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We have a team of developers who are each going to be developing database migrations for our system using the Rails tools. Migrations seems at first like a great way to manage changes to the database schema, but as we go on it has become harder to manage changes in a distributed way. If we each develop migrations on our own, how can we reconcile the problems that occur?

To be specific about the problems, imagine the following scenario timeline:

  1. Developer A creates a new migration file timestamped with 9:00 a.m.
  2. Developer B creates another new migration file timestamped with 10:00 a.m.
  3. Developer B checks in the migration dated 10:00 a.m. at 11:00 a.m.
  4. Developer A checks in the migration dated 9:00 a.m. at 11:30 a.m.

There are a number of problems that can occur here, especially if the two migration files conflict in their changes, but the most basic problem is that some people have run the 10:00 a.m. migration when the 9:00 a.m. migration is checked in. The timestamps associated with the migrations are of course when the file was created, not when it was checked in, which will mess up the Rails migrator.

This is a fixable problem, but the solution could be plenty of different options. What is the best way (or at least a good way) to solve this problem?

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This is more about my curiosity than anything, but have you tried the scenario you described? What happened? –  Andy Gaskell Sep 3 '09 at 21:11

2 Answers 2

up vote 6 down vote accepted

This seems more like a team communication problem, or a plain process problem. The migration versions where changed from sequential numbers to timestamps to avoid the problem where developers A and B create a migration with the same version.

In order to avoid migration conflicts:

  • Always keep the team on the loop when it comes to creation of migrations. That should avoid the problem alltogether.
  • Always pull from your repository and test migrations (and run your test suite) before checking your code changes back into the main shared repo. This is a safety net that should always be followed.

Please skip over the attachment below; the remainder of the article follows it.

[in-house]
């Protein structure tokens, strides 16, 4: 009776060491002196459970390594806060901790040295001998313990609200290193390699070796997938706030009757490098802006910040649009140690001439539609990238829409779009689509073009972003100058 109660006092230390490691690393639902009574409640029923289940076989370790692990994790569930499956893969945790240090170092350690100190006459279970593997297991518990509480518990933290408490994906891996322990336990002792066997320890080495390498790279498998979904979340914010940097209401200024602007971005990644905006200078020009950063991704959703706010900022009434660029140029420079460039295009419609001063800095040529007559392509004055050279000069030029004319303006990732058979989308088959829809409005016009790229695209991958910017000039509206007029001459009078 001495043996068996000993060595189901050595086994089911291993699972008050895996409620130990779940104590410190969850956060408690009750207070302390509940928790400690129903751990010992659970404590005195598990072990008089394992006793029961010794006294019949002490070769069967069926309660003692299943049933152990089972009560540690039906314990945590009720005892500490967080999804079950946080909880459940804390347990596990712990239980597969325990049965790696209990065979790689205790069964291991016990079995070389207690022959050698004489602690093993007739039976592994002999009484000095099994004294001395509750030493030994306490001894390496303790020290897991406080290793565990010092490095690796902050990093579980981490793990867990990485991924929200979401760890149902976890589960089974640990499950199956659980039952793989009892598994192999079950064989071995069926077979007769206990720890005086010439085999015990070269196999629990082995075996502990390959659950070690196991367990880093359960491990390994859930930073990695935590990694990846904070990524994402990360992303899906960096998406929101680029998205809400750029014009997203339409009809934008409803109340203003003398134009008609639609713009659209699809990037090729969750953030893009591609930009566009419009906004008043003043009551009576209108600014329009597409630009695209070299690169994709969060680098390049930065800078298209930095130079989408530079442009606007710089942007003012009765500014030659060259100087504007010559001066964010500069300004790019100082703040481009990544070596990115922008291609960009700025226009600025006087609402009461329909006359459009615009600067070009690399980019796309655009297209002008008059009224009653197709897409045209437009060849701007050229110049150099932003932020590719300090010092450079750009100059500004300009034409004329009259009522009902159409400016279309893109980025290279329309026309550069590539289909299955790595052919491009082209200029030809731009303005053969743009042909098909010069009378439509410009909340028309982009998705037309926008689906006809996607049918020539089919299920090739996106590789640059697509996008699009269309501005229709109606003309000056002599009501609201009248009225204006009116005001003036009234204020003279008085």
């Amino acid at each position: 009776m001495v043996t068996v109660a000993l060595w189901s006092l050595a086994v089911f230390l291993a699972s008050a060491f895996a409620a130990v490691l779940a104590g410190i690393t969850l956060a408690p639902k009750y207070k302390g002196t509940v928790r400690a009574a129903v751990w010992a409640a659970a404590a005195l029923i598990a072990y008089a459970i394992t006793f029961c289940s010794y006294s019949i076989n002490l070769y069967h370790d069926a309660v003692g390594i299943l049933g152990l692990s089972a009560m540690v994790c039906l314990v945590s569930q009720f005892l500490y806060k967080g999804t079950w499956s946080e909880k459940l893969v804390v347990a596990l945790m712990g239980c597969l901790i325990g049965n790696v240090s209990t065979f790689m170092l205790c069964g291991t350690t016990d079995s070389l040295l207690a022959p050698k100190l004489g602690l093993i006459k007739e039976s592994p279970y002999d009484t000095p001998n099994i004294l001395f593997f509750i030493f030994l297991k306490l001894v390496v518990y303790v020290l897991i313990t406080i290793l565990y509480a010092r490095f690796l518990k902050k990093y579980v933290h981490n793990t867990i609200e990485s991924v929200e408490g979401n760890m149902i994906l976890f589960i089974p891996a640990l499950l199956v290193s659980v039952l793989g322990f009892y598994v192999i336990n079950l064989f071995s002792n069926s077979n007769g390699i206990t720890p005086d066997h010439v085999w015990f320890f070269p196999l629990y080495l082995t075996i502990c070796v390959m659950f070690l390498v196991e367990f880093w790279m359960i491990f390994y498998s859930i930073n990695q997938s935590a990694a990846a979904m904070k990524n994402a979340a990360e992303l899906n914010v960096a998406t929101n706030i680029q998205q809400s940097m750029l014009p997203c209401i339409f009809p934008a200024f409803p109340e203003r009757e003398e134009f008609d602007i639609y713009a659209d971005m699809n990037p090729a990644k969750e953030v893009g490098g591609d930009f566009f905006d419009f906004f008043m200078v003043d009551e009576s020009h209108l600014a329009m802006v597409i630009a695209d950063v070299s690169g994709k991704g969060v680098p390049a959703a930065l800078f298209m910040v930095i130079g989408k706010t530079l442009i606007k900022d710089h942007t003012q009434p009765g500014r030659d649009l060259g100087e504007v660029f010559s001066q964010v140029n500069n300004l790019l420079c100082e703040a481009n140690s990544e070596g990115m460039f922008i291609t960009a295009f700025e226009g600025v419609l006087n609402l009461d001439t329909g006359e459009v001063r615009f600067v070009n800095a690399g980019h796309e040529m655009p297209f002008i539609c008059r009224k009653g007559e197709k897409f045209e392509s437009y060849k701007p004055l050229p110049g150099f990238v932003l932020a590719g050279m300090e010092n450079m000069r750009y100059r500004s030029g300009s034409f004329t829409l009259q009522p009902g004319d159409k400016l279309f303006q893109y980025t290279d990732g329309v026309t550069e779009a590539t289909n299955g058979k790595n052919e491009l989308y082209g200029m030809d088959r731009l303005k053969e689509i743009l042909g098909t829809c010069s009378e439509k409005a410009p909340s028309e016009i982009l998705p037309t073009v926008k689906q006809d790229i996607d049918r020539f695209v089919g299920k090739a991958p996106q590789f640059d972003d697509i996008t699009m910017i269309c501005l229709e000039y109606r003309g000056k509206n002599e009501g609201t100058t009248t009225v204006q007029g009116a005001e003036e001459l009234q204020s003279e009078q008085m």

Now your scenario looks like this:

  1. Developer A creates a new migration file timestamped with 9:00 a.m.
  2. Developer B creates another new migration file timestamped with 10:00 a.m.
  3. Developer B pulls from repository. Realizing there are no new changes, checks in the migration dated 10:00 a.m. at 11:00 a.m.
  4. Developer A pulls from the repository, runs migrations and test suites, resolves any conflicts and pushes to repository at 11:30am (ok, maybe 11:35).

Never push to a shared repo without making sure your changes won't introduce a conflict or break the build.

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I would argue it is not a process problem, but a lack of built-in checks that a problem will not happen. With version control of normal files, you get errors when you update and there are conflicts. With enough developers and a complicated enough schema, this might not scale. Imagine not one change checked in you have to check, but dozens. It's a unlikely scenario, but it's something I am concerned with. Nevertheless, it might be a good way to go about it for small teams, so I'm voting this up. –  Rudd Zwolinski Sep 3 '09 at 22:41
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IMHO migration is better than anything else I have seen. How do you usually track and manage database changes in a team? Could there be some more checks? Sure... but that would be almost a plugin into a SCM that can detect and deal with such conflicts. –  txwikinger Sep 5 '09 at 18:18

We always create a bootstrap rake task. This task drops the development db, runs all migrations in turn and then fills it with bogus testing data.

Besides having tons of content in your app to use, you also have to run all migrations. If you do this before you commit your stuff, you're sure all migrations will work for others as well.

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